Overview Of Vision Loss – AMD
Age-related macular degeneration, or vision loss -AMD, is an eye condition that blurs sharp central vision needed for activities like reading and driving.
“Age-related” defines this as more often occurring in older people. “Macular” in this context means this condition affects the macula, a part of the eye. AMD is also a common eye disease, and because of this, it is also a leading cause of vision loss for people over 50 years old.
AMD doesn’t cause complete blindness. However it contributes to losing central vision, which can make it harder to drive, see faces, or partake in close-range work like cooking and following a recipe.
AMD builds quite slowly in some cases. Even if you contract early AMD, you might not experience vision loss for a long period of time. For other people, on the other hand, AMD advances faster and escalates to affect central vision loss in one eye, or even both eyes.
What Is Macular Degeneration
Macular Degeneration is the largest cause of vision loss, which also affects over 10 million Americans alone. This is significant because this affects more people than cataracts and glaucoma combined. Currently, Macular Degeneration is classified as an incurable eye disease.
Macular Degeneration is then caused by a deteriorating retina. This is the inside back layer of the eye that records seen images and are sent through the optic nerve, from the eye to the brain. The retina’s central part is the macula. This will then be responsible for focusing central vision in the eye controls our ability to recognize fine detail, like reading.
Causes Of Vision Loss – AMD
The macula in the back of the retina makes vision more detailed and sharper. The macula is also a yellow spot in the center of the retina. It has a large size of two natural color pigments, lutein and zeaxanthin.
AMD is results from a lack of blood supply to the macula due to damage in the area. This is also damaging to the macula itself.
There are two types of AMDs:
• Dry AMD: This emerges when blood vessels beneath the macula grow brittle and thin. Druses, which are small and yellow cavities, form and negatively impairs vision. Almost all cases of macular degeneration begin from this dry version.
• Wet AMD: This emerges in about 10% of people who have macular degeneration. New fragile and abnormal blood vessels then develop under the macula. These vessels will then potentially leak blood and other built-up fluid. This AMD is the cause of most vision loss in this condition.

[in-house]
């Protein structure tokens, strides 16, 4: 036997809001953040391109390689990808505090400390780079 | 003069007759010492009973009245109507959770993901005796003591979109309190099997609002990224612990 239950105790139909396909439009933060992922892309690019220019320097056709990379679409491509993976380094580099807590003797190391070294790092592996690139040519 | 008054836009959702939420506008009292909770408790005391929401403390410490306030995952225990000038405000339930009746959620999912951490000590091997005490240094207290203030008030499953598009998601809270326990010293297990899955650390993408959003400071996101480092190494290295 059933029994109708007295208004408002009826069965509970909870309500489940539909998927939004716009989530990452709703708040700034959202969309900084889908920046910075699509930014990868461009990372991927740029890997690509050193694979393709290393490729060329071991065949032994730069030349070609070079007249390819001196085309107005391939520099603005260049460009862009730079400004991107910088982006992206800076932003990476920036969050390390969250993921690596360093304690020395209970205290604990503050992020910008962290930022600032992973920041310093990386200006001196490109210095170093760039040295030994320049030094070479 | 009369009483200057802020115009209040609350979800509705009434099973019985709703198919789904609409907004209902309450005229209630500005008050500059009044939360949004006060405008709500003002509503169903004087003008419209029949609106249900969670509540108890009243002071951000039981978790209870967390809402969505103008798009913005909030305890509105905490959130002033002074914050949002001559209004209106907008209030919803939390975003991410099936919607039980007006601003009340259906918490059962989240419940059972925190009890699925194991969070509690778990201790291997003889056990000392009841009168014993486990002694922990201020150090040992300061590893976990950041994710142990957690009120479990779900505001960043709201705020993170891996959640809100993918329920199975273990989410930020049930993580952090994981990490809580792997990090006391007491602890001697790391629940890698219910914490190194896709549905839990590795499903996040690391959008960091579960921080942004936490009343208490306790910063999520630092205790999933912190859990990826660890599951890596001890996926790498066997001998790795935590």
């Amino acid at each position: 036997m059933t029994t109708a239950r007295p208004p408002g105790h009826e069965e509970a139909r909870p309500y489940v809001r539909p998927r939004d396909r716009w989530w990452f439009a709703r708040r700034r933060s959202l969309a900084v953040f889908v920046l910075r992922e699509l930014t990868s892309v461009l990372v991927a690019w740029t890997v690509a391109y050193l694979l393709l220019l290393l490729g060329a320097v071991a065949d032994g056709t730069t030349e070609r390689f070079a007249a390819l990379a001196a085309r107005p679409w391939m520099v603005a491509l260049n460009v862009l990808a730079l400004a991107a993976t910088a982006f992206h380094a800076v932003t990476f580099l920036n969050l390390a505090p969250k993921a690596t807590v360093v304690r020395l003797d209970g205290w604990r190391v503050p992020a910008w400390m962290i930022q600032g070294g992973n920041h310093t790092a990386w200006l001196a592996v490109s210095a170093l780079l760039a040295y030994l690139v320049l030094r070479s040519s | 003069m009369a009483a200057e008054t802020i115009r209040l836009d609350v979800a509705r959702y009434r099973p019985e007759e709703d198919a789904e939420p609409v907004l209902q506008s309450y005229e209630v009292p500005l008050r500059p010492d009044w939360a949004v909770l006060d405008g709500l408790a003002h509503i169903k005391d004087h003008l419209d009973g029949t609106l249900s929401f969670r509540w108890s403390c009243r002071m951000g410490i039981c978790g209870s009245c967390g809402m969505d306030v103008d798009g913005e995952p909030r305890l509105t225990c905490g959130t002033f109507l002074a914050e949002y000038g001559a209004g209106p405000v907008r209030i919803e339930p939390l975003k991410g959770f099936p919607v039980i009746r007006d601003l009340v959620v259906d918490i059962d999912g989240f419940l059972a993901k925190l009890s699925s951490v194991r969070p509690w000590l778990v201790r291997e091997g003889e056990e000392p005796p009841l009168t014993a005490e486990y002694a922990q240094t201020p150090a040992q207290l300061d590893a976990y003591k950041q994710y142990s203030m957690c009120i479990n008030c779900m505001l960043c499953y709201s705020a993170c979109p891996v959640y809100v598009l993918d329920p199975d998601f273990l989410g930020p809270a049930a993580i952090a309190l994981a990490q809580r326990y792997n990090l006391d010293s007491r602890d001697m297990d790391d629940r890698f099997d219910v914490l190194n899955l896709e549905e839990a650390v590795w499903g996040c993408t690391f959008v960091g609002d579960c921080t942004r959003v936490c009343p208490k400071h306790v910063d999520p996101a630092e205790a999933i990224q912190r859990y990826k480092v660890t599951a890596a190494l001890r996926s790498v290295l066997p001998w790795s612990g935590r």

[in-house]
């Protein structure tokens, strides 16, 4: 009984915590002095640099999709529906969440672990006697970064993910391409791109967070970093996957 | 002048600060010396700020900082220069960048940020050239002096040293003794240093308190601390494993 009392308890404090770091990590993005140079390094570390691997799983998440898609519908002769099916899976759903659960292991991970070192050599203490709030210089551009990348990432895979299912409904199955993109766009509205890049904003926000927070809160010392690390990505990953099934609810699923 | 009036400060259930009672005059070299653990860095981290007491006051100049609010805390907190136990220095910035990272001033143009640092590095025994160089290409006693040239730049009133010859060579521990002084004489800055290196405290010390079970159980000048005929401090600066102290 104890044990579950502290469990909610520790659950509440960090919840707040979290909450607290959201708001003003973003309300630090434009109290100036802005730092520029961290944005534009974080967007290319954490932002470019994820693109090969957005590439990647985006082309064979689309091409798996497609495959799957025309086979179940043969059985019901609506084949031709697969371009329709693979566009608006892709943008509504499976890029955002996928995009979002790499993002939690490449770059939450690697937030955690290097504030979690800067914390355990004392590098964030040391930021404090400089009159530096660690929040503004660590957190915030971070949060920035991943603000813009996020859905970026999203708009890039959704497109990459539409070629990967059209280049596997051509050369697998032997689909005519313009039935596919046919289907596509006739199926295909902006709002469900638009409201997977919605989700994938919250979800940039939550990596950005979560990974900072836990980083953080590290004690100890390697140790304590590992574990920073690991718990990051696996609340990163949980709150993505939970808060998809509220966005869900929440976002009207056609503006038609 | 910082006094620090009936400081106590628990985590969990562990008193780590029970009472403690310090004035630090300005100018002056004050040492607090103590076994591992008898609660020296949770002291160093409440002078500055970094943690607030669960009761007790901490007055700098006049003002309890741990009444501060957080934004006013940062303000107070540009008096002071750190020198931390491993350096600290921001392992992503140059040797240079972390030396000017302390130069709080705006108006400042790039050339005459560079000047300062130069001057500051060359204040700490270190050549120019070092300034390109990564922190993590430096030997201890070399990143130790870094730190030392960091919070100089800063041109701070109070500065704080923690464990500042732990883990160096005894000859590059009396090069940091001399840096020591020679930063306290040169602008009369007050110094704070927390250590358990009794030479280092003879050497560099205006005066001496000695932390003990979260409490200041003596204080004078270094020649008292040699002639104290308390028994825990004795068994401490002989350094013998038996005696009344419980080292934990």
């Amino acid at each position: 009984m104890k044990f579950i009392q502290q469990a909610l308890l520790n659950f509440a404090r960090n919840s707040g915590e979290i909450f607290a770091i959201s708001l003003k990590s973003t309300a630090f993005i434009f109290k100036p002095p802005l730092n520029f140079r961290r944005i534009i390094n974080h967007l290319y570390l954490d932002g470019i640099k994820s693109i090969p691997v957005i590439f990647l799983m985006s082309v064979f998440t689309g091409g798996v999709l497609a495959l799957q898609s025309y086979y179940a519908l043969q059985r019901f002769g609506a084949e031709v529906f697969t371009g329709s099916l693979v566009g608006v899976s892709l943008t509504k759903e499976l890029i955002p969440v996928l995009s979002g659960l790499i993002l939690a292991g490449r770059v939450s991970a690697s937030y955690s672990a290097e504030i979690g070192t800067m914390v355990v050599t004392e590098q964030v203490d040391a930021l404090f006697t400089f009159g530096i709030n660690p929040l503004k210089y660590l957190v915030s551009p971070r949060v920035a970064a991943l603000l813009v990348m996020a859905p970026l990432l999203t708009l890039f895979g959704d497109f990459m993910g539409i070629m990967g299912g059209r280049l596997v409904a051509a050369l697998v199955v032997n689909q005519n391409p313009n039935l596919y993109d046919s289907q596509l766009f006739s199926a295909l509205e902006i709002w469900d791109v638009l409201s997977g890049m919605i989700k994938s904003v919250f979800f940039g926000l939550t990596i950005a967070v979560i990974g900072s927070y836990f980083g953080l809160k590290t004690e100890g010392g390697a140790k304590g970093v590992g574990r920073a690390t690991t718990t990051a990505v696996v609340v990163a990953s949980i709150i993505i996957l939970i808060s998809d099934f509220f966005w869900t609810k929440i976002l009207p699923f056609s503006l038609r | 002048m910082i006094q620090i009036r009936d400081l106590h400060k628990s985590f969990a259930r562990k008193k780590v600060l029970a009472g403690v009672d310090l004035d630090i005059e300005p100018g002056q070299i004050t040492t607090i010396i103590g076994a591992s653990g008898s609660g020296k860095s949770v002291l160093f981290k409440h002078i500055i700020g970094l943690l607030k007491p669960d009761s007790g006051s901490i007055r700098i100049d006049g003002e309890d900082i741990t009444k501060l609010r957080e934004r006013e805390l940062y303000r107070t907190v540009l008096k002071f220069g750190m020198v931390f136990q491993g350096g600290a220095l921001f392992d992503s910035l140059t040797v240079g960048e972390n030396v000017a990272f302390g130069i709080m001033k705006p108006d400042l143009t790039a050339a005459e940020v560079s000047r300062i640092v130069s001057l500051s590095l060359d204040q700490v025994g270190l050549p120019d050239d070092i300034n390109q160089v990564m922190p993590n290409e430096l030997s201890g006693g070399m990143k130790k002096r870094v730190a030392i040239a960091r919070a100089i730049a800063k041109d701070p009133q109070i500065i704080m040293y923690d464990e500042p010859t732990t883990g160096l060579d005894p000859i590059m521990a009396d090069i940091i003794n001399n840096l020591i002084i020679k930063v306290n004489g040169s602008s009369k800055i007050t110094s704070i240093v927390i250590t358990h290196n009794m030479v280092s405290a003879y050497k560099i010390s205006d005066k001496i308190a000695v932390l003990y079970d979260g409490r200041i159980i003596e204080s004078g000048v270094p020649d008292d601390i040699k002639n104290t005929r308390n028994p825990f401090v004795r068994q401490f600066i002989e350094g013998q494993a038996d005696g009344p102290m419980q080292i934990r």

Doctors are unsure what originally brings on AMD. The condition is abnormal before turning 55. This also occurs mostly in people 75 or older.
Risk factors for AMD include:
- Having a high-fat diet
- Being born female
- Being White
- Cigarette smoker
- A family history of this condition
As AMD develops, many people often begin to see a blurry area near the center of their vision. Progressively, this blurred section may get larger or you might even see some spots in your vision. Things in your line of sight may also seem less bright or vivid than before.
It is possible to also notice straight lines that begin to grow wavy. This is a potential warning sign for late-stage AMD. If you notice this symptom, visit your eye doctor as soon as possible.
Treatment Of Vision Loss – AMD
Currently, there is no treatment for early-stage AMD, so an eye doctor will probably just keep track of your vision’s progression with regular eye exams. Not smoking, eating healthy, and getting regular exercise can also help limit deteriorating vision.
If you are diagnosed with intermediate or late AMD, you might want to ask your eye doctor about treatment options and how the condition could affect your long-term vision in the future.
In an eye exam, drops will be placed into your eyes to widen, or dilate, your pupils. The eye doctor will observe your dilated pupils by using a special lenses to view your eye’s blood vessels, retina, and optic nerve. Doing so, the doctor will look for specific changes in the macula and blood vessels and for any druses.
You may be asked to cover one eye and look at a pattern of lines called an Amsler grid. If the straight lines look wavy, it may be a sign of AMD.
Other tests that may be done include:
- Using light waves to view the retina (optical coherence tomography)
- A test that measures the pigment in the macula
- Using special dye and camera to look at blood flow in the retina (fluorescein angiogram)
- Taking a photo of the inner lining of the eye (fundus photography)